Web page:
The CIA concluded that former Chilean dictator Augusto Pinochet personally ordered the 1976 murder of a top dissident, according to newly released government documents that show U.S. confidence about a key ally’s responsibility for a shocking attack in Washington.
The latest revelations about the Cold War-era case come on the 40th anniversary of the assassination of Orlando Letelier, a leading opponent of the Pinochet regime and onetime Chilean foreign minister, and his think-tank colleague, Ronni Moffitt, in a car bomb on D.C.’s Embassy Row.
The case set off a complex international investigation that concluded with the conviction of several key suspects but did not touch the most senior level of Chile’s U.S.-backed government.
The CIA assessment released Friday is part of a suite of documents presented in 1987 to President Ronald Reagan by his national security adviser, Frank Carlucci, regarding U.S. government policy on Chile.
In the document, the CIA states that “a review of our files on the Letelier assassination has provided what we regard as convincing evidence that President Pinochet personally ordered his intelligence chief to carry out the murder.”
Peter Kornbluh, who directs the Chile Documentation Project at George Washington University’s National Security Archive, said the newly released documents support the CIA’s conclusion by showing the attempts by Pinochet’s former intelligence chief to blackmail Pinochet over the case, and by highlighting the lengths to which Pinochet went to stymie efforts to bring those responsible to justice.
“We’re talking micromanaging a coverup of an act of terrorism in Washington, D.C. to save his own skin,” Kornbluh said.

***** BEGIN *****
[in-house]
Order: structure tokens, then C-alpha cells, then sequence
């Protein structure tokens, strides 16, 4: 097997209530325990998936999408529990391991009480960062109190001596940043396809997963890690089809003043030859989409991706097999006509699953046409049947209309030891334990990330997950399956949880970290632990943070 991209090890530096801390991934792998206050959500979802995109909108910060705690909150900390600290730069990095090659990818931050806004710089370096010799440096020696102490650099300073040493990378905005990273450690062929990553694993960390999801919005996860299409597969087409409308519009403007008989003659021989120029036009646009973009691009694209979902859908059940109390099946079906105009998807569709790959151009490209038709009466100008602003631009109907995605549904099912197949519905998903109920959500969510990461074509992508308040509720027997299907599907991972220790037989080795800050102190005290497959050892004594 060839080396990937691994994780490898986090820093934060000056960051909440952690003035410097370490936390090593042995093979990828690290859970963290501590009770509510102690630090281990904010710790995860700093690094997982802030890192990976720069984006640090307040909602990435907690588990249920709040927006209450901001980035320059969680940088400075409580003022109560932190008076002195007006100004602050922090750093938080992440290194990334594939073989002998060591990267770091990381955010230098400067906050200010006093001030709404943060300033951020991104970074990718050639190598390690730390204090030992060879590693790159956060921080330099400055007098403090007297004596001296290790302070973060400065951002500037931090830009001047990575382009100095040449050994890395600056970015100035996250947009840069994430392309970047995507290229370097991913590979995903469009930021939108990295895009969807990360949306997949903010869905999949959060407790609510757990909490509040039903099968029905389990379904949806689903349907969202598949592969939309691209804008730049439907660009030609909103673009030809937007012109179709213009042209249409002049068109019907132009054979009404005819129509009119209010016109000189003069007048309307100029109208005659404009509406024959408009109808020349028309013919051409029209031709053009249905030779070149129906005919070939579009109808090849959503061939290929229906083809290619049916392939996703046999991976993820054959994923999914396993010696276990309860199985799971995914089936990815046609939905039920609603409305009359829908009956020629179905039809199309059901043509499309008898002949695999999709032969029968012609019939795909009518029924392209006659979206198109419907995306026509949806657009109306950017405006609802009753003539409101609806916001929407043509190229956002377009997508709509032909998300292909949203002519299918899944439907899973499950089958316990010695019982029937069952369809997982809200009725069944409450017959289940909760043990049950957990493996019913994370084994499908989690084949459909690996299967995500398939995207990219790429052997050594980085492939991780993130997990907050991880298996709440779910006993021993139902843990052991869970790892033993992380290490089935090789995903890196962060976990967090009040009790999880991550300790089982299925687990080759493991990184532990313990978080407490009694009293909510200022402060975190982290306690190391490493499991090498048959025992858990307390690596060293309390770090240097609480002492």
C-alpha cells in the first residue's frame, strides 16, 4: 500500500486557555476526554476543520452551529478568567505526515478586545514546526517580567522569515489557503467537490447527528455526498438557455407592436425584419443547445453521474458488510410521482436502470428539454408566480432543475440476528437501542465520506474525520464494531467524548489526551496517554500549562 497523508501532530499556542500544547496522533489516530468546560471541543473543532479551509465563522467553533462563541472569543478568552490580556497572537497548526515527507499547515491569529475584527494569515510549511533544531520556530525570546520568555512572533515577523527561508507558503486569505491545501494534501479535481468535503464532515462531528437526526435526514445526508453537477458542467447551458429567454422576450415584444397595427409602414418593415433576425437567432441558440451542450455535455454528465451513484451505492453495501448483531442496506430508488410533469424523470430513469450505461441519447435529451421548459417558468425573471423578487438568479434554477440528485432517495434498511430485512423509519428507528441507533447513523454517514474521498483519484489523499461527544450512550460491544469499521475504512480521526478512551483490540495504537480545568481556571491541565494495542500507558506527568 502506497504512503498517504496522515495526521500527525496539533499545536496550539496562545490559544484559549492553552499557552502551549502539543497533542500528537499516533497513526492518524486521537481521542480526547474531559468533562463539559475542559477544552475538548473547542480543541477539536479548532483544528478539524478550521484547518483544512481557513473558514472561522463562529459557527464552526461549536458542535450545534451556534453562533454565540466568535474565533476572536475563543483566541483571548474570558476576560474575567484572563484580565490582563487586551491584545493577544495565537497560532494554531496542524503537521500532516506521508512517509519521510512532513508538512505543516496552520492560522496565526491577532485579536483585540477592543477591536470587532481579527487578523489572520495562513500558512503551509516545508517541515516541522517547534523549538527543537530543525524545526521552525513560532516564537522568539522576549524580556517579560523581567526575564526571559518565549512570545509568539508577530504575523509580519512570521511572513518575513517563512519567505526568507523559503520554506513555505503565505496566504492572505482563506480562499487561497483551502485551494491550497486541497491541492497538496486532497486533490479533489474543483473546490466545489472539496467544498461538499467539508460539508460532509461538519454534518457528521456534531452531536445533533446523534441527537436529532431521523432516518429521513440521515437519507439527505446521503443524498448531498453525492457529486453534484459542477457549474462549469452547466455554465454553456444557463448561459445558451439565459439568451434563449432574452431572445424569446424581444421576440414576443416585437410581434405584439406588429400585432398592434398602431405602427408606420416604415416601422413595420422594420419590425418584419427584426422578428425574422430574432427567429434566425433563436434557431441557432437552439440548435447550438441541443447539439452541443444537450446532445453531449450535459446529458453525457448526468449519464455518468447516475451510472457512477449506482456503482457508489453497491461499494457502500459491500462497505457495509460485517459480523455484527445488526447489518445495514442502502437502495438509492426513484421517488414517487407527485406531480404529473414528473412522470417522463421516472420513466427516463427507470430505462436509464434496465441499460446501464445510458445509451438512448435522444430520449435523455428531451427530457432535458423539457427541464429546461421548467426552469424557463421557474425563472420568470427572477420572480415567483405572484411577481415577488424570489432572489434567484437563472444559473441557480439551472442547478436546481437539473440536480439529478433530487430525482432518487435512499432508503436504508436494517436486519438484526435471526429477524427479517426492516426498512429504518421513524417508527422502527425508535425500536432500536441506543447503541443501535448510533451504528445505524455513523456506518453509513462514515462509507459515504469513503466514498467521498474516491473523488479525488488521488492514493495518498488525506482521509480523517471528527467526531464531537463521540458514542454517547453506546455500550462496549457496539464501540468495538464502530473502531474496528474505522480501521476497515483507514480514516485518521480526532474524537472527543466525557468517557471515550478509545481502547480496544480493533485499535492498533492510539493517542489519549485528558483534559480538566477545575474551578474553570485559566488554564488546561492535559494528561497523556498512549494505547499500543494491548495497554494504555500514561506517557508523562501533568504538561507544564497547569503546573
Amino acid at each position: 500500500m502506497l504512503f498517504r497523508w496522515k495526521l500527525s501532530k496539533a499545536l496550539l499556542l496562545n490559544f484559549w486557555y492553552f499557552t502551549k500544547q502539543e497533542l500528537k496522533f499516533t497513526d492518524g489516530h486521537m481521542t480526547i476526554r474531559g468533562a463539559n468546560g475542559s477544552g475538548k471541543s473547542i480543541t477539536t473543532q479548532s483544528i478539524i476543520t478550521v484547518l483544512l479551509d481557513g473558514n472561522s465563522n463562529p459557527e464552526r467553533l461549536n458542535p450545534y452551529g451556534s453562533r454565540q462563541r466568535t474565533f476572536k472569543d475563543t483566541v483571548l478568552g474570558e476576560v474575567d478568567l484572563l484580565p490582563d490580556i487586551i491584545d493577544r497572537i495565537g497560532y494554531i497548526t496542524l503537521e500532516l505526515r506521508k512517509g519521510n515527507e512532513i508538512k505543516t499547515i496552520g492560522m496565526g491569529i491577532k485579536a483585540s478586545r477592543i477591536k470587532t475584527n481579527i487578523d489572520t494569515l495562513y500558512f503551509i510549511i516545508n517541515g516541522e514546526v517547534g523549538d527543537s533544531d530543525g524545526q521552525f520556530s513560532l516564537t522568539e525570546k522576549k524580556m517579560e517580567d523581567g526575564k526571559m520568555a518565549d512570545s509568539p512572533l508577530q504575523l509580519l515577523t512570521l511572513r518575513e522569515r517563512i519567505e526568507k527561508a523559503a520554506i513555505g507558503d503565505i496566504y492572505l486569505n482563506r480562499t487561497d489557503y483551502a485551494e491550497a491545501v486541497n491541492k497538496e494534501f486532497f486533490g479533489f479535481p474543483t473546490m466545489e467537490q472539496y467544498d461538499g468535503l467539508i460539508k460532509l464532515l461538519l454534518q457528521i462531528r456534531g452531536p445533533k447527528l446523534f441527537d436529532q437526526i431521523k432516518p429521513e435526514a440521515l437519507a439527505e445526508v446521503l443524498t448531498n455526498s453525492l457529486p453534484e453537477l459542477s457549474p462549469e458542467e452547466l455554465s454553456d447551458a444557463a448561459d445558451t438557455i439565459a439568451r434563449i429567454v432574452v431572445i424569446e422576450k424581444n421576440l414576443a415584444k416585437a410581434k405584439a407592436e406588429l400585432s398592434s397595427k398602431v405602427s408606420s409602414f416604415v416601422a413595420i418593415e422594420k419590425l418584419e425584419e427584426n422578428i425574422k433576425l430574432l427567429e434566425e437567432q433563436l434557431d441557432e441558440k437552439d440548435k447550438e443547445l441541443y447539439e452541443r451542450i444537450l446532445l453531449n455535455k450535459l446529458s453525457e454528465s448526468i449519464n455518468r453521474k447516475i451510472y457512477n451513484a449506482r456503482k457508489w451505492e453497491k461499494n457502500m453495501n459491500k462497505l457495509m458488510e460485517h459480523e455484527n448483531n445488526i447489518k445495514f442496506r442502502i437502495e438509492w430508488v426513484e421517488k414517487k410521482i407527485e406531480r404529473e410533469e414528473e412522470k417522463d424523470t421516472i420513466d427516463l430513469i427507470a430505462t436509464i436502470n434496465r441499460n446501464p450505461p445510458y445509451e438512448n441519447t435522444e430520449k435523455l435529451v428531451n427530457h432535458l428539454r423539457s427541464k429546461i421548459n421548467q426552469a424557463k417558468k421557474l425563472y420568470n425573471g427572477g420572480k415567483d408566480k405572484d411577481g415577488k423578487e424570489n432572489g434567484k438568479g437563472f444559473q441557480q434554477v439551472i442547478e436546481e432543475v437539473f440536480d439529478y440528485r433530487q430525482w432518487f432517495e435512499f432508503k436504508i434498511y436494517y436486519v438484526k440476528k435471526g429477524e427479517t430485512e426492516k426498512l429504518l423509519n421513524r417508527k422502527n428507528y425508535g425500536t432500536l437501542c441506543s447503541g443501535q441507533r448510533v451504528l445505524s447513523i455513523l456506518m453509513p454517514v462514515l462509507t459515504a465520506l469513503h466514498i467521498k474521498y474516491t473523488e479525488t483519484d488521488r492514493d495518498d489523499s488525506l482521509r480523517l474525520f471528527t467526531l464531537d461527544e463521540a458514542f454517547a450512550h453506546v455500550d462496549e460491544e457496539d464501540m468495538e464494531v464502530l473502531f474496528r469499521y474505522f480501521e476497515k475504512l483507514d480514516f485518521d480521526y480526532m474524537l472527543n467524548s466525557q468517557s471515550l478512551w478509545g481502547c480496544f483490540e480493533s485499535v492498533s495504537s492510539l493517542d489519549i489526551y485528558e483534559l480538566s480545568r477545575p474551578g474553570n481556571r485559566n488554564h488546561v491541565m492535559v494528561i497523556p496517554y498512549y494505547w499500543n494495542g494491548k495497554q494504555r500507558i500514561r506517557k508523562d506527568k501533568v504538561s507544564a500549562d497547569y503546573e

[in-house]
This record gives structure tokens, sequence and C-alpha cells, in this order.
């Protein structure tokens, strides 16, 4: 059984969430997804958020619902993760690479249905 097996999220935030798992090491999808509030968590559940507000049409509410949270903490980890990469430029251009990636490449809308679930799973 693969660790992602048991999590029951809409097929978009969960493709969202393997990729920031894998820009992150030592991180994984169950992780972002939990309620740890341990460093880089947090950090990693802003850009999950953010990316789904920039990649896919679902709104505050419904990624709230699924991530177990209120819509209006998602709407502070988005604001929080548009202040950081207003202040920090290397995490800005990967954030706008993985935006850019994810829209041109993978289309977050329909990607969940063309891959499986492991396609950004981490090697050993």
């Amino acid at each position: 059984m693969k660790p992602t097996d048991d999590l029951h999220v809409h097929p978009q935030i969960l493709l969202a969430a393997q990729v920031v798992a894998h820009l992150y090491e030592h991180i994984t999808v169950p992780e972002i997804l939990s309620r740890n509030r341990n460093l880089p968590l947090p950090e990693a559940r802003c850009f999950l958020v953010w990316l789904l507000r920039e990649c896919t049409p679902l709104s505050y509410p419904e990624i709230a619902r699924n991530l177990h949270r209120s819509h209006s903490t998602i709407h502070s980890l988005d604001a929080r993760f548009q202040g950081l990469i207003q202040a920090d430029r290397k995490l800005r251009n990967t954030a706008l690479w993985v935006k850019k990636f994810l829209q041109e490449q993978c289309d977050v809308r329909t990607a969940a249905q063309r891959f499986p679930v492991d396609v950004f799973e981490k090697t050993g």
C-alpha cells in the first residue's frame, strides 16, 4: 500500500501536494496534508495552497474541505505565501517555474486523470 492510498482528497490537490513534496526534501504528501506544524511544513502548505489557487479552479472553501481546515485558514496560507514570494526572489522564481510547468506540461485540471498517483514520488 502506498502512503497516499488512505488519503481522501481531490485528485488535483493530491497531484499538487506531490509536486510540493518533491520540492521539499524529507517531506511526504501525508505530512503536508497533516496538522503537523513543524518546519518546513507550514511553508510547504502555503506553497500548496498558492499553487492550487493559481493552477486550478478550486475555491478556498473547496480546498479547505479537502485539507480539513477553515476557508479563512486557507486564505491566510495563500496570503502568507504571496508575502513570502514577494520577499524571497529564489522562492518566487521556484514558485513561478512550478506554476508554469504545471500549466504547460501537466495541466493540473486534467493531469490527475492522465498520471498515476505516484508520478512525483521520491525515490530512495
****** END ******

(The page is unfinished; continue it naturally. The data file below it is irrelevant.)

The State Department said the release concludes the Obama administration’s initiative to make public information and internal information about the events surrounding Letelier’s murder.
Speaking at a memorial event on Sheridan Circle on Friday, Chilean President Michelle Bachelet thanked the Obama administration for providing the previously classified information about the case. Bachelet, who along with her mother was tortured by the Chilean government after the U.S.-backed coup of 1973, said that it was “sobering to be here after four decades since evil and horror came to this place to cut short the lives” of Letelier and Moffitt.
“If Orlando Letelier was a symbol of struggle during his life, his image has become a symbol of the search for truth, reparation and justice,” Bachelet said.
Letelier’s son Juan Pablo, who is a member of the Chilean Senate, said the new documents would assist in the pursuit of justice for the death of Moffitt, a U.S. citizen.
In 1993, two Chilean officials, including the former intelligence chief, were convicted in Letelier’s death. When Pinochet died in 2006, after being stripped of his immunity, he left behind unresolved court cases related to alleged crimes committed under his leadership.
“The declassified documents are providing a verdict of history where a legal verdict is no longer possible,” Kornbluh said. Additional documents can be found on the National Security Archive website.
Karen DeYoung contributed to this report from New York. Thomas Gibbons-Neff contributed from Washington.